Way back at the beginning of 2018, Shame dropped one of the best debut albums we’d heard for ages, and then…they disappeared. Well, not really, they just played about a thousand live shows and then there was a national lockdown, so new music took an understandable backseat. Three years on, and with the tweets from fans ramping up from ‘banter’ to ‘abuse’ (Drummer Charlie Forbes’ words, not ours), they’ve decided it’s finally time to release their second album, titled ‘Drunk Tank Pink’. Unsurprisingly for anyone who’s listened to the first few singles, they’ve smashed it out of the park once again.
Opener ‘Alphabet’ blasts away the cobwebs and does its utmost to remind everyone just how good Shame are, standing apart from the slew of post-punk revival acts that came after them. Second track ‘Nigel Hitter’ is reminiscent of earlier song ‘The Lick’, a delightfully wonky few minutes which plays around with pacing and vocal styles in a ramshackle but incredibly catchy way.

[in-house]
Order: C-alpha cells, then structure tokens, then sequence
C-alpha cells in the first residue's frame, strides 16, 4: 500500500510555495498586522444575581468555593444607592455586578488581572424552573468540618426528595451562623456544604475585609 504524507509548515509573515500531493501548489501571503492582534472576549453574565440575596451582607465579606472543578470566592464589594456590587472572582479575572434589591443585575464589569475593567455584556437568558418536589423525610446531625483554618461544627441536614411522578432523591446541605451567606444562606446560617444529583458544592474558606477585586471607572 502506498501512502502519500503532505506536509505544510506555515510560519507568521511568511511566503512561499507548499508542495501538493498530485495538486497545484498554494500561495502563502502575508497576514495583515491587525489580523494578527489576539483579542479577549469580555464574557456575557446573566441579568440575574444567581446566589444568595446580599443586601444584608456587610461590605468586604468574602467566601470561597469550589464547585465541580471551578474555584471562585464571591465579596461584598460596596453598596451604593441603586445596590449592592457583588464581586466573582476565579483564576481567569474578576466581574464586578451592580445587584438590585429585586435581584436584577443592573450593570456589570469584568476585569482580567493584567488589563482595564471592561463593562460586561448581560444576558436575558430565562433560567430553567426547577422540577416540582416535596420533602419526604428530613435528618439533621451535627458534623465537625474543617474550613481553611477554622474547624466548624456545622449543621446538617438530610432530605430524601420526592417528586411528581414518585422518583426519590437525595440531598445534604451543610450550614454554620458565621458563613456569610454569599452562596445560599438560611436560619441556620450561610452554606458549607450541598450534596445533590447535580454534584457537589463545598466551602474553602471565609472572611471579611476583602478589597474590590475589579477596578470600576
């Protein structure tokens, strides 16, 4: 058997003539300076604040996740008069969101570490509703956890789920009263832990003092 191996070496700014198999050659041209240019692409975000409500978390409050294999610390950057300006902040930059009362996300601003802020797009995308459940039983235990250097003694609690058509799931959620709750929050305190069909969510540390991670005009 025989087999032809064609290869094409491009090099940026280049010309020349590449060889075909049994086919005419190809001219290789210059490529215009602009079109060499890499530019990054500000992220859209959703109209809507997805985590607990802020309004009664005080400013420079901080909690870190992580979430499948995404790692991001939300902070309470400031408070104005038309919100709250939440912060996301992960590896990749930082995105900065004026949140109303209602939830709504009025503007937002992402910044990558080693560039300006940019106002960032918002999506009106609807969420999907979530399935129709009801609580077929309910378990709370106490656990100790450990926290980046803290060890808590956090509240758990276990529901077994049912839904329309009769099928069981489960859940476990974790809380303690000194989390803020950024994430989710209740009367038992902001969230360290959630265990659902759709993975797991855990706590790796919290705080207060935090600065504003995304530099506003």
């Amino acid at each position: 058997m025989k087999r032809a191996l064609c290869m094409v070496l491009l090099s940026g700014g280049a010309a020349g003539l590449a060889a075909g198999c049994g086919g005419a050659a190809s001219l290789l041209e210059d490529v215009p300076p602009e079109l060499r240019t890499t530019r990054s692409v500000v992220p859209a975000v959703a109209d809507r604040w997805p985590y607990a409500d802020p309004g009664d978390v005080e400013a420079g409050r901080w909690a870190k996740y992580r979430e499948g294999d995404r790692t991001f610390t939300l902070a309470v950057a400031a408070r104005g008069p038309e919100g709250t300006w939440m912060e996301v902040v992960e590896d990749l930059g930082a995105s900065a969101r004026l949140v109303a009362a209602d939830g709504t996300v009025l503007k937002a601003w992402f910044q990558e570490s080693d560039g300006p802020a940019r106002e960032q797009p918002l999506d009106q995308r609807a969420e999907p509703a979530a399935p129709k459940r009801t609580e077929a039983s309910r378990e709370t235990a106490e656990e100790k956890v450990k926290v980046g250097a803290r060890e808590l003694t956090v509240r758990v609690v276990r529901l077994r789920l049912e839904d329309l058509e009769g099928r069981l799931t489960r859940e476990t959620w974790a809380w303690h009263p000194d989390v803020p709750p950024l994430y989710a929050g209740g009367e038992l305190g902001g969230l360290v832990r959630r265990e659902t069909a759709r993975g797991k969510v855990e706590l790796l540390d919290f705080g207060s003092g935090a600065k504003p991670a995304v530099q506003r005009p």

This pairing of more straightforward, heavy-hitting bangers and slightly weirder outings that push at the boundaries of Shame’s sound is one that sums up the album as a whole. ‘Born in Luton’ (so that’s what ‘BIL’ stood for – Ed) is just aching for a big sweat-drenched singalong, while deeper in, the quiet introspection of ‘Human, For a Minute’ is eerie and compelling, vocalist Charlie Steen’s voice never rising above a soft murmur. By the time closing track ‘Station Wagon’ pulls into the driveway, its six-and-a-half-minute-runtime is well earned, rather than indulgent. It’s a slow-burning stream of consciousness that gives the band room to breathe and once again proves that they’re more than just a group of shouty lads.
Shame have always seemed destined for greatness and in hindsight, debut album ‘Songs of Praise’ came too soon for the band to tap into the now huge appetite for exactly the sound they pioneered as part of the South London Scene. ‘Drunk Tank Pink’ rectifies that mistake across eleven glorious tracks. Packed with energy, snark and absolute bangers, it goes above and beyond what their debut managed to achieve in every conceivable way. It’s rare that a band makes two genuinely great albums in a row, but come on, we’d all have put money on South London’s finest managing it - wouldn’t we?